Louis N Proyect
lnp3 at columbia.edu
Thu Feb 2 14:52:58 MST 1995
On Wed, 1 Feb 1995, Jon Beasley-Murray wrote:
> I'd love to hear people's thoughts on populism. Right now I'm attempting
> to think through Peronism (another conundrum--Peron practically created
> the working class, the unions were consistently behind him, and the
> Peronist coalition certainly included leftists and revolutionaries, but
> at the end of the day one would be hard-pressed to say that Peronism was
> anything but a bad thing; in the middle of the day, however, no one
> seemed sure--as was evident by the vacillations of Cuba towards Peron and
> the incomprehension of the rest of the Latin American left).
> Peronism is a counter-example to Doug's stress on populism being
> pro-small business, by the way.
The subject of Peronism is one of the most fascinating and challenging
topics for Marxist analysis. What makes it so interesting is that Peron was
in many ways beyond category.
Yes, in one sense he's a populist, but in another sense he could be called a
Bonapartist with fascist tendencies who relied on a proletarian rather than
the petty-bourgeois base of support typical of European fascism. Maybe what
I'm trying to say is that categories cloak rather than reveal the essence of
Juan Peron and the Peronista movement
In the mid 70's, when I was wasting away my youth in the Trotskyist SWP,
I got involved with a political fight in the 4th International over which
Trotskyist group to sponsor in Argentina. The Europeans, led by Ernest
Mandel, supported the PRT/ERP, an eclectic urban guerilla formation that
supported Trotsky, Che Guevara and Mao Tse Tung. Tactically, their main
activity was Robin Hood-inspired expropriations of trailer trucks carrying
meat and groceries whose goods they dispensed in working-class
neighborhoods. We Americans supported the SWP of Argentina which ran
in elections and did trade union work. We deluded ourselves into thinking
that this group was latter day Bolsheviks, just like us, while the PRT/ERP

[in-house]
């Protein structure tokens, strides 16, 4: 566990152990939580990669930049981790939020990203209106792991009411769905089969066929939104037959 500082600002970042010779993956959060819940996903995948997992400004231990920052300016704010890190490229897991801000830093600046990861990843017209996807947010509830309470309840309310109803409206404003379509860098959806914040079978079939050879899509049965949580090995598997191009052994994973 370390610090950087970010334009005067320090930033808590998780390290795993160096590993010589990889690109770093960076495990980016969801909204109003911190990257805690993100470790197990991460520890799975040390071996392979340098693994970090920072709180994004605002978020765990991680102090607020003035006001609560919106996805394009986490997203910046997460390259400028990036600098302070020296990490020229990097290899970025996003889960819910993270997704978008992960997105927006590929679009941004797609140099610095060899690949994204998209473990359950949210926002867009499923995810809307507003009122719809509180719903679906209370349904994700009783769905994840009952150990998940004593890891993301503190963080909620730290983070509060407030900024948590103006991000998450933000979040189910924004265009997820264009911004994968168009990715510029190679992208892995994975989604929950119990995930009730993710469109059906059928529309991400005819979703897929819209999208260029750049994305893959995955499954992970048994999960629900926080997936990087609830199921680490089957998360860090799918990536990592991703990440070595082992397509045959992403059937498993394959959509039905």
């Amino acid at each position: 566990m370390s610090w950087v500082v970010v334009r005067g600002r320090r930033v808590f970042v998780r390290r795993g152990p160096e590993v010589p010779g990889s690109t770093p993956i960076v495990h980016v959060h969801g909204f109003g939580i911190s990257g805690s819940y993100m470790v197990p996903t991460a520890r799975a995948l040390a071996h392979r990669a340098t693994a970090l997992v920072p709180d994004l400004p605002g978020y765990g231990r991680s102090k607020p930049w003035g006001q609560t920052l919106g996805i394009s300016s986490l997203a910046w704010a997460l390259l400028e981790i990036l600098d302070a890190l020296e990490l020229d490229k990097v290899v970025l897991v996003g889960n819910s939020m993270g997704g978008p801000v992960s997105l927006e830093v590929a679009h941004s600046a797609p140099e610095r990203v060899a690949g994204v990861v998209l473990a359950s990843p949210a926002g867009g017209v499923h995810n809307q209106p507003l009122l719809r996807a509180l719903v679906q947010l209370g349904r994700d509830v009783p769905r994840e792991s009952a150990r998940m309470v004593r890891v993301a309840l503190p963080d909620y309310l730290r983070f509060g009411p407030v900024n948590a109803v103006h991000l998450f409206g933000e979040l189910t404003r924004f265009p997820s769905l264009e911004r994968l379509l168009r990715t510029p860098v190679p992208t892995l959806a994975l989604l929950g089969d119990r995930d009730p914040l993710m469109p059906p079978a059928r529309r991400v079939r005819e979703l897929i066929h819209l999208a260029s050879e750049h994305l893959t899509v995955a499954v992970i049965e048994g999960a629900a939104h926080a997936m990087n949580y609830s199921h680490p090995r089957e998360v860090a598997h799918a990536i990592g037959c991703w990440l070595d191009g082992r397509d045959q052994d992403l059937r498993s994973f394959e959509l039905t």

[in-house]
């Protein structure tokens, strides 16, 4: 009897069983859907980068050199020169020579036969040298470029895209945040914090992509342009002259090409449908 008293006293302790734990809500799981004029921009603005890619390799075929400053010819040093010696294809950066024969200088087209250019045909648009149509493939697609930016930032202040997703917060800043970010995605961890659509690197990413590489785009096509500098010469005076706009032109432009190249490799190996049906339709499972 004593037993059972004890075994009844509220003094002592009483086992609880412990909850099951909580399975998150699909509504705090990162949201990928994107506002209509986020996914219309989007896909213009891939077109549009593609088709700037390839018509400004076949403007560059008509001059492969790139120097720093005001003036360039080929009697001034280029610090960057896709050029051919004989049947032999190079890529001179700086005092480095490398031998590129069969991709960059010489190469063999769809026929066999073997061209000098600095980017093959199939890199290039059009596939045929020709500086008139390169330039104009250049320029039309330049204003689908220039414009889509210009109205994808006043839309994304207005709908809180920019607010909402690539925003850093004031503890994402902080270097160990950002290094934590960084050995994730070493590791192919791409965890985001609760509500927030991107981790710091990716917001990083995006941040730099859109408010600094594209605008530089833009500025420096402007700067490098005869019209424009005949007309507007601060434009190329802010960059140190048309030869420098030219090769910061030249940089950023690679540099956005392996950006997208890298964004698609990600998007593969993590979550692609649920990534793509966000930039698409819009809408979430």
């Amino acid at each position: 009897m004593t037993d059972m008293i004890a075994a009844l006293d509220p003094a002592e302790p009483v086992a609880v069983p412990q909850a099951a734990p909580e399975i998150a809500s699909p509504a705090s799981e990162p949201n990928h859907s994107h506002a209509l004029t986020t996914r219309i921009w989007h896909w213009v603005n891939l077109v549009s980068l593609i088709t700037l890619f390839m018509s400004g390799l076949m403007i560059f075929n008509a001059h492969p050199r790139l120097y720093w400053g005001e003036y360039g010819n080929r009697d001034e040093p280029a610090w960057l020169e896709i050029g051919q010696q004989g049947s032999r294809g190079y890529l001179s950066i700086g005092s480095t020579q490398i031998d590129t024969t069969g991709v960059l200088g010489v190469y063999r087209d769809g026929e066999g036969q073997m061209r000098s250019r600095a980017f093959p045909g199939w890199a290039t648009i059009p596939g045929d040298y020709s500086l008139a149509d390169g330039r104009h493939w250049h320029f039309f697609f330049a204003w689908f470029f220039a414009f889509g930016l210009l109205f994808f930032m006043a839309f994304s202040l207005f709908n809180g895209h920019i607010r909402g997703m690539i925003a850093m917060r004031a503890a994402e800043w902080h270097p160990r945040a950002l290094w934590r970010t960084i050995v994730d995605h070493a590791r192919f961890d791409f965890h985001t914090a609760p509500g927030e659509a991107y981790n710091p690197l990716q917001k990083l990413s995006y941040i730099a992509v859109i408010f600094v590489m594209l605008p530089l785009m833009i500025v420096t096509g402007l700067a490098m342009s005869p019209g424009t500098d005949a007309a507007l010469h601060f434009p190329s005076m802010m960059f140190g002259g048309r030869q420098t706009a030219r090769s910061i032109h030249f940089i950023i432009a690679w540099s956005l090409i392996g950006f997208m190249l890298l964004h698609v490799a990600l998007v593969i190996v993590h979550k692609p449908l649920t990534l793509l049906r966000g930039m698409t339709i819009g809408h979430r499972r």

was latter-day Narodniks. All of us were actually Nudniks.
But what was interesting was how pervasive support for Peronism was
among the working-class. Both the Argentinian SWP and the PRT/ERP formed
loose alliances with Peronista unions, political formations and guerilla
groups who dominated the Argentinian left.
The Peronista unions were historically some of the most militant and
successful workers organizations in Argentina, in some respects the
counterpart of the American unions who benefitted from the CIO upsurge
of the 1930's, such as the USW and the UAW.
The Peronista unions, although they were part of the state, were not
curtailed by the state. In some ways they were reminiscent of the PRI
backed unions in Mexico when the PRI was still relatively radical. Peron in
Argentina was in some ways the counterpart of Cardenas in Mexico in the
1930's. The unions of Argentina emerged with Peron's help. Peron was the
representative of a wing of the bourgeoisie that was at war with another
wing of the bourgeoisie that was comprador and pro-imperialist. The
unions served as a power base for Peron's wing of the ruling class. Sound
complicated? You bet.
Peron is also interesting because of his economic nationalism. Peron is one
of the few examples in Latin American history of a government leader who
was able to put up a stiff resistance to Wall Street and British imperialism.
This is one of the reasons he was hated so much by American opinion
makers who branded him as fascist.
There were progressive aspects to Peronism. That is what made Isabel
Peron's election campaign in the 1970's so disorienting to the left in
Argentina. The left tied their fate to her's and when she was defeated, the
ensuing demoralization made it a lot easier for the coup to prevail.
I strongly urge Jon to continue his study of Peronism. Some interesting
primary sources exist within the Trotskyist press of the 1950's through
1970's. It's probably not available at Duke, but its worth following up on at
a place like the Tamiment library at NYU.
PS-- What a relief to post a message absent of spleen
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